Having Uncomfortable Conversations

One of the things that most of us will end up having to do from time to time, whether it’s in our everyday lives or even when it’s at business, is to have a difficult conversation.

Perhaps you don’t agree with something somebody says.   Maybe you’ve been harbouring some kind of quiet resentment about somebody you don’t like.  

Perhaps somebody has upset you, said or done something that makes you cross. You might not like to have a confrontation and you certainly don’t want an argument plus you absolutely would not want to fight!

So how do you deal with it?  Because if you don’t deal with it the feelings inside will just go ‘rotten’ and that can lead to mental health issues, addictions and more.

It’s important that we learn to have difficult conversations.

I was talking to a very good friend of mine about this not so long ago.  He described to me something that he uses in his life and business which is something that he’s called the Fierce Conversation’.

I asked him if I could teach other people about this and he’s given his permission for me to do so.

The fierce conversation is when you’ve got to have those difficult words, and you don’t know how.  The knee-jerk reaction for some people is to avoid it like the plague!

But It’s really important that you take the time to.  Be brave. Be kind.

  1. First, take some time to meditate think about the problem, and try not to let emotion cloud this process.  Don’t get bogged down with exactly what the person said or did that upset you.  Why were you offended?  What would you like them to do in the future?  What was your part to play in this (if any), plan to apologise for your part in it.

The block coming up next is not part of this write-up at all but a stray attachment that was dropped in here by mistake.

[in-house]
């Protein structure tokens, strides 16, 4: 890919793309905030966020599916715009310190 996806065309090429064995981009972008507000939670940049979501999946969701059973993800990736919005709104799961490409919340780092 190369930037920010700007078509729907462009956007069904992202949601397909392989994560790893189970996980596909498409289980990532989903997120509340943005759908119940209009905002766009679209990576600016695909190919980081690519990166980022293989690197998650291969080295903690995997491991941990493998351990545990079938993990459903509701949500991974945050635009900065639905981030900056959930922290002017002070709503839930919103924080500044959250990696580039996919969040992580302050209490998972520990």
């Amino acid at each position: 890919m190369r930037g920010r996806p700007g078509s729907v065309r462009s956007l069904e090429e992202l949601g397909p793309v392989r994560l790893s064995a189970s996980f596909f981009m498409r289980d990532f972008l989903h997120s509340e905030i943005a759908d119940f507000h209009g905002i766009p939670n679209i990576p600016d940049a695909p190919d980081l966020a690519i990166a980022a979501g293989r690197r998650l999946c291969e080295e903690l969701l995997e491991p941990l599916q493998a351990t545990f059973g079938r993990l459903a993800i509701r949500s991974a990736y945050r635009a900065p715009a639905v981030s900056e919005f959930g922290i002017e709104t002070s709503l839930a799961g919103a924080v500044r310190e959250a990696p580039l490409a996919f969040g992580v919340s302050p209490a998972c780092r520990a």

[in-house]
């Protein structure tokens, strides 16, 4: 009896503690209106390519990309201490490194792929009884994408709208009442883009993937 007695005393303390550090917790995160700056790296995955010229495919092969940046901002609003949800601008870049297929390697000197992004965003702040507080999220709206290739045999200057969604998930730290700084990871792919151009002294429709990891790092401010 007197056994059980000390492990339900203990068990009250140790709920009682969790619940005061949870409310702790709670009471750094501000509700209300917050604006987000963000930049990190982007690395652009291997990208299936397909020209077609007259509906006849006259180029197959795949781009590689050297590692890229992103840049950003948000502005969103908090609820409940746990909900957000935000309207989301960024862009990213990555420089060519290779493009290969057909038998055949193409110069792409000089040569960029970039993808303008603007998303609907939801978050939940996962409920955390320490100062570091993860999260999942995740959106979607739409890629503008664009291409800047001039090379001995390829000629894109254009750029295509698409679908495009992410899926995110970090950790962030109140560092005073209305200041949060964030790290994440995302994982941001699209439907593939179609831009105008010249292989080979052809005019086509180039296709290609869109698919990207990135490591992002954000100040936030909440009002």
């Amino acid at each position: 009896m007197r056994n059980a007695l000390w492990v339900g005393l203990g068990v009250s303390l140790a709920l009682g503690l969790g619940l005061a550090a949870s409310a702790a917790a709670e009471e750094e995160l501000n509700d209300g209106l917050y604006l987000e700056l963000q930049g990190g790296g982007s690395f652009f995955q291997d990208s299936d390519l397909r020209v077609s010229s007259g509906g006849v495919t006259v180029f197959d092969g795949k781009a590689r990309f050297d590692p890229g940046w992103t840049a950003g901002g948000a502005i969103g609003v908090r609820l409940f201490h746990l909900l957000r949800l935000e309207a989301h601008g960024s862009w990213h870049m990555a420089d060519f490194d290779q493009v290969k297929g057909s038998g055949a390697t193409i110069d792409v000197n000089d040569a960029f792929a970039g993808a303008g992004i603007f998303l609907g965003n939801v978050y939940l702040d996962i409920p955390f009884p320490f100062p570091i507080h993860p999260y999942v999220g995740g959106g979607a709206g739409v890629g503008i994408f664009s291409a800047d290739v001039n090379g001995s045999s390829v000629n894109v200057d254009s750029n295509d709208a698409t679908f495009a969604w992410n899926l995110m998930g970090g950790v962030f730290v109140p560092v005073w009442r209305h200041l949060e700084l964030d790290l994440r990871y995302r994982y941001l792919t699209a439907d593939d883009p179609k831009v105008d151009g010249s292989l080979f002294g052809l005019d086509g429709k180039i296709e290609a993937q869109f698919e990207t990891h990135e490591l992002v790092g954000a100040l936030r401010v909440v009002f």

2. Write this down on a piece of paper and read it back over to yourself again.  Imagine somebody was saying it to you, how would you expect to react to being told you’d hurt somebody’s feelings?  Perhaps this person was unaware?  Perhaps it was on purpose? It doesn’t matter.   What matters is transferring the negative energy of it away from you. You are going to give them the opportunity to respond
  3. Make an appointment to see the person.  It’s really a good idea to do this somewhere neutral, somewhere quiet, somewhere where you can talk freely.
  4. Say to them when they arrive that you have a difficult conversation you want to have with them and that you’re going to refer to notes that you have made so that you can be clear and fair.  Tell them that you would like them to please sit silently and not to respond until you’re finished.   Let them know that when you’ve finished they will have any time they need to respond and that you will sit quietly and listen to all they have to say.  It’s really important that you give this person the opportunity to speak.  Speak calmly and with care.  Do not speak with anger or in a raised voice.
  5. Listen to their side of the conversation.  Don’t argue or get riled.  Look for an agreement or, If you must simply agree to disagree.

This can require a leap of faith.  You will need to get over any fear that you may have of hearing something you don’t want to hear!

Often when I avoid having a difficult conversation I worry that I might get angry and have an argument.  Or worse still, that the person will say something back that I don’t want to hear. Perhaps they will tell me something that I have done or said to them that’s hurt them and I worry about hearing potentially those words.

But it’s important to hear these things and be able to utilise them.  If you don’t know you have said or done something wrong, and they don’t tell you, how can you ever have an opportunity to grow as a person?


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    • You may get exactly what you need just from that one session. If so, fab!

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